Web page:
It seems like HTTPS is the future now that Google is recommending that all websites be encrypted with SSL over HTTP. If you haven’t heard, Google announced that websites and webpages that are encrypted will rank higher than those that are not when people search for answers on Google.

When we heard that, we switched our domain to HTTPS only and redirected all non-HTTPS traffic to the correct URL. Since we switched, we heaven’t seen any benefits. In fact, switching to all HTTPS traffic hurt us more than it benefited us.

We have lost more than half of our AdSense revenue after switching to all HTTPS. If  you don’t have a good reason to switch to all HTTPS traffic, then don’t do it just yet. Wait until more sites have migrated or AdSense isn’t being impacted as it is right now.

If you do want to switch anyway, then this brief tutorial is going to show you how to create a self-signed certificate for Nginx web server to use HTTPS. Using self-signed certificates is mostly for testing purposes.

After making sure that all is right, you can then register for a certificate from a certificate registrar and apply it to your site.

When you’re ready, continue below to learn how to create a self-signed SSL certificate when using CentOS 7 with Nginx web server.

The first thing to do in CentOS 7 is to install Nginx web server. Since Nginx isn’t readily available from CentOS 7 default repositories, you must enable external repositories to install Nginx.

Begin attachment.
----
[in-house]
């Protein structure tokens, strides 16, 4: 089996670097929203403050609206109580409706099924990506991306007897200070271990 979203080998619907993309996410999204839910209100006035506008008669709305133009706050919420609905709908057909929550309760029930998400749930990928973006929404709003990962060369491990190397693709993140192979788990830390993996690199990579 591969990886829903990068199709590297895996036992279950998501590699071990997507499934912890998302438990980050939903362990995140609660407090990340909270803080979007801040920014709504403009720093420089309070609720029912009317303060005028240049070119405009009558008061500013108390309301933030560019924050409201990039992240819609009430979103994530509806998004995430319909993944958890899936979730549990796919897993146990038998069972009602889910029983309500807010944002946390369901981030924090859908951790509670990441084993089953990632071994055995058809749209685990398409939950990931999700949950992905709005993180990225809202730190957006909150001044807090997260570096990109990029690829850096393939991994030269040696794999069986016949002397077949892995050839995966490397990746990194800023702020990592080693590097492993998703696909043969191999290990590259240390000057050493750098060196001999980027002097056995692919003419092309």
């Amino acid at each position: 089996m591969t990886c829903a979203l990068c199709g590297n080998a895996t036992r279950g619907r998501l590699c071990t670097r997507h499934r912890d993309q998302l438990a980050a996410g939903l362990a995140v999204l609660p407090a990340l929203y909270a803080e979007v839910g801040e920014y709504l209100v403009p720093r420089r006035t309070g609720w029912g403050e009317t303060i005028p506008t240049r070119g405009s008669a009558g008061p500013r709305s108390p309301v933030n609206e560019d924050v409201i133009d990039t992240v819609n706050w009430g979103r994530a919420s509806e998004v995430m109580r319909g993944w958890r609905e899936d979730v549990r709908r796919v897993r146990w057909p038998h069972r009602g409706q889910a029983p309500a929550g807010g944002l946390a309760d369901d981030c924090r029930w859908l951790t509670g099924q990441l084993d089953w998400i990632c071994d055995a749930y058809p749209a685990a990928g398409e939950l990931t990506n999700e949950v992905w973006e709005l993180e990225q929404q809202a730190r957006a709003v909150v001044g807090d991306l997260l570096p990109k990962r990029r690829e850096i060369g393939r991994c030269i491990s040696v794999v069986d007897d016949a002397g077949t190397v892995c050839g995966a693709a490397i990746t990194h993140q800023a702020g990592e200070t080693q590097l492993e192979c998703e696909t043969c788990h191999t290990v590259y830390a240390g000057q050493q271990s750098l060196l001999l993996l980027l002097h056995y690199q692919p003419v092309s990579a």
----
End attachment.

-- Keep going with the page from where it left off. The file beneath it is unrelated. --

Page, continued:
To learn how to do that, please read previous post on installing Nginx web server in CentOS 7


Next, run the commands below to create a SSL directory in the Nginx folder.

sudo mkdir /etc/nginx/ssl


Then change into the new directory and begin creating your SSL certificates.

cd /etc/nginx/ssl


After that, run the commands below to create the server’s certificate. You’ll be prompted to create a passphrase. Type a password and confirm.

sudo openssl genrsa -des3 -out myblog.key 2048


Follow up with the commands below to create a certificate signing request. This key is used to sign the server certificate.

sudo openssl req -new -key myblog.key -out myblog.csr


After running the above commands, you’ll get prompts to enter some information about the resource you wish to protect as well as your name and address.

Follow the sample guide below.

  • Common Name: The fully-qualified domain name, or URL, you’re securing.
    If you are requesting a Wildcard certificate, add an asterisk (*) to the left of the common name where you want the wildcard, for example *
  • Organization: The legally-registered name for your business. If you are enrolling as an individual, enter the certificate requestor’s name.
  • Organization Unit: If applicable, enter the DBA (doing business as) name. If you’re securing a single blog, then type the blog owner’s name here.
  • City or Locality: Name of the city where your organization is registered/located.
  • State or Province: Name of the state or province where your organization is located.
  • Country: The two-letter International Organization for Standardization (ISO) format country code for where your organization is legally registered.


After that, run the commands below to remove the certificate passphrase so you don’t get prompted each time you restart the server.

sudo cp myblog.key myblog.key.orig
sudo openssl rsa -in myblog.key.orig -out myblog.key


Finally, run the commands below to sign the key. The key will expire in 365 days.

sudo openssl x509 -req -days 365 -in myblog.csr -signkey myblog.key -out myblog.crt


Now that your a certificate, you can now place it in your Nginx site configure file.

sudo vi /etc/nginx/conf.d/default.conf
# HTTPS server
server {
listen 443;
ssl on;
ssl_certificate /etc/nginx/ssl/myblog.crt;
ssl_certificate_key /etc/nginx/ssl/myblog.key;


Restart Nginx and you’re done

sudo systemctl restart nginx.service


When you get the warning that the page isn’t secure, continue anyway

enable self-sign ssl nginx





self-sign certificate nginx centos 7